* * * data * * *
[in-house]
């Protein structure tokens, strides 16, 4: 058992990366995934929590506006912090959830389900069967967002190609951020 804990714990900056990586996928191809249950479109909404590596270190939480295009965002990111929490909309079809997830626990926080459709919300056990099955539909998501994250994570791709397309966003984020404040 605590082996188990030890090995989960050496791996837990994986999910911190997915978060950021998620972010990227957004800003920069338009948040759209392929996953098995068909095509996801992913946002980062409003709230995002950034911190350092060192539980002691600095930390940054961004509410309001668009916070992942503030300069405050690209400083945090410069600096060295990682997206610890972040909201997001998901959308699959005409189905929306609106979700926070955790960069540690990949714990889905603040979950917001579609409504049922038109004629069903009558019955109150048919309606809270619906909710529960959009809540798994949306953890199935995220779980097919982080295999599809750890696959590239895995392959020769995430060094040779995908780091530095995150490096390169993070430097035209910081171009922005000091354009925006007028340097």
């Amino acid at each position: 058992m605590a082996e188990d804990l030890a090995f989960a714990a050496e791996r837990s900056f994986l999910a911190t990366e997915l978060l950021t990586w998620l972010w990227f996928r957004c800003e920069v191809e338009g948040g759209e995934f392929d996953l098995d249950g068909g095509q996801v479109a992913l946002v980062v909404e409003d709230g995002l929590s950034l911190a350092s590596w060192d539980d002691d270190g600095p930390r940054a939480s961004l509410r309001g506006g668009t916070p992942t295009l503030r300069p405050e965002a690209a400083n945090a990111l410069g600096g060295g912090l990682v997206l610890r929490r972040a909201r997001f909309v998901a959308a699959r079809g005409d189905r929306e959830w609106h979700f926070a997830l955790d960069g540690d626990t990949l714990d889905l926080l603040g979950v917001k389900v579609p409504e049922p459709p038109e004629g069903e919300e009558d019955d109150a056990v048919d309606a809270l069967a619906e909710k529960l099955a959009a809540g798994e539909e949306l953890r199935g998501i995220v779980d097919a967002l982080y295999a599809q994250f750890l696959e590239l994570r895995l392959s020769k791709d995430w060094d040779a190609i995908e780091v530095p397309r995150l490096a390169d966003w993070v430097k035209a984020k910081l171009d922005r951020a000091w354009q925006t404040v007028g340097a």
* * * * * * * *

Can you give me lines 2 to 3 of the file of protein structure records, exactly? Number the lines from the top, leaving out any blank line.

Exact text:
């Protein structure tokens, strides 16, 4: 058992990366995934929590506006912090959830389900069967967002190609951020 804990714990900056990586996928191809249950479109909404590596270190939480295009965002990111929490909309079809997830626990926080459709919300056990099955539909998501994250994570791709397309966003984020404040 605590082996188990030890090995989960050496791996837990994986999910911190997915978060950021998620972010990227957004800003920069338009948040759209392929996953098995068909095509996801992913946002980062409003709230995002950034911190350092060192539980002691600095930390940054961004509410309001668009916070992942503030300069405050690209400083945090410069600096060295990682997206610890972040909201997001998901959308699959005409189905929306609106979700926070955790960069540690990949714990889905603040979950917001579609409504049922038109004629069903009558019955109150048919309606809270619906909710529960959009809540798994949306953890199935995220779980097919982080295999599809750890696959590239895995392959020769995430060094040779995908780091530095995150490096390169993070430097035209910081171009922005000091354009925006007028340097």
């Amino acid at each position: 058992m605590a082996e188990d804990l030890a090995f989960a714990a050496e791996r837990s900056f994986l999910a911190t990366e997915l978060l950021t990586w998620l972010w990227f996928r957004c800003e920069v191809e338009g948040g759209e995934f392929d996953l098995d249950g068909g095509q996801v479109a992913l946002v980062v909404e409003d709230g995002l929590s950034l911190a350092s590596w060192d539980d002691d270190g600095p930390r940054a939480s961004l509410r309001g506006g668009t916070p992942t295009l503030r300069p405050e965002a690209a400083n945090a990111l410069g600096g060295g912090l990682v997206l610890r929490r972040a909201r997001f909309v998901a959308a699959r079809g005409d189905r929306e959830w609106h979700f926070a997830l955790d960069g540690d626990t990949l714990d889905l926080l603040g979950v917001k389900v579609p409504e049922p459709p038109e004629g069903e919300e009558d019955d109150a056990v048919d309606a809270l069967a619906e909710k529960l099955a959009a809540g798994e539909e949306l953890r199935g998501i995220v779980d097919a967002l982080y295999a599809q994250f750890l696959e590239l994570r895995l392959s020769k791709d995430w060094d040779a190609i995908e780091v530095p397309r995150l490096a390169d966003w993070v430097k035209a984020k910081l171009d922005r951020a000091w354009q925006t404040v007028g340097a």